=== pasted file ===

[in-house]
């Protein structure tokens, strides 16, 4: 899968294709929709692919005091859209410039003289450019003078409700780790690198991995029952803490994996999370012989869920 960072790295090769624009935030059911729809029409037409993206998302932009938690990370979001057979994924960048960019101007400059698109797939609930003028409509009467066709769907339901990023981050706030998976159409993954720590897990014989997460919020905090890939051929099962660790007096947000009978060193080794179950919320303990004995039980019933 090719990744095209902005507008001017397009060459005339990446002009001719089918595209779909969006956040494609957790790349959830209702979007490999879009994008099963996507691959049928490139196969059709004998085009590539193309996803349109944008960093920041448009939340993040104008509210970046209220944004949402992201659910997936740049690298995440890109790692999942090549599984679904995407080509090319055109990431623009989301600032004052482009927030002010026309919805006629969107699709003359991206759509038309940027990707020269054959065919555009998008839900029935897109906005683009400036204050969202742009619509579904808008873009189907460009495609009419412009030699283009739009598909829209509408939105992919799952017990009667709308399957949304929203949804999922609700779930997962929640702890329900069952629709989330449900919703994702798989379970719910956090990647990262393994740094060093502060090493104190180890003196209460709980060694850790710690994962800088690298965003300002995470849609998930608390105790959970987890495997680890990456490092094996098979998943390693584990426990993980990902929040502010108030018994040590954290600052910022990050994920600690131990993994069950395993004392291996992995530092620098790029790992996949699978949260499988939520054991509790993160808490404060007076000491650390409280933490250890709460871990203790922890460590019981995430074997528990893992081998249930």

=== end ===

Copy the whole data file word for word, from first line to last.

[in-house]
């Protein structure tokens, strides 16, 4: 899968294709929709692919005091859209410039003289450019003078409700780790690198991995029952803490994996999370012989869920 960072790295090769624009935030059911729809029409037409993206998302932009938690990370979001057979994924960048960019101007400059698109797939609930003028409509009467066709769907339901990023981050706030998976159409993954720590897990014989997460919020905090890939051929099962660790007096947000009978060193080794179950919320303990004995039980019933 090719990744095209902005507008001017397009060459005339990446002009001719089918595209779909969006956040494609957790790349959830209702979007490999879009994008099963996507691959049928490139196969059709004998085009590539193309996803349109944008960093920041448009939340993040104008509210970046209220944004949402992201659910997936740049690298995440890109790692999942090549599984679904995407080509090319055109990431623009989301600032004052482009927030002010026309919805006629969107699709003359991206759509038309940027990707020269054959065919555009998008839900029935897109906005683009400036204050969202742009619509579904808008873009189907460009495609009419412009030699283009739009598909829209509408939105992919799952017990009667709308399957949304929203949804999922609700779930997962929640702890329900069952629709989330449900919703994702798989379970719910956090990647990262393994740094060093502060090493104190180890003196209460709980060694850790710690994962800088690298965003300002995470849609998930608390105790959970987890495997680890990456490092094996098979998943390693584990426990993980990902929040502010108030018994040590954290600052910022990050994920600690131990993994069950395993004392291996992995530092620098790029790992996949699978949260499988939520054991509790993160808490404060007076000491650390409280933490250890709460871990203790922890460590019981995430074997528990893992081998249930």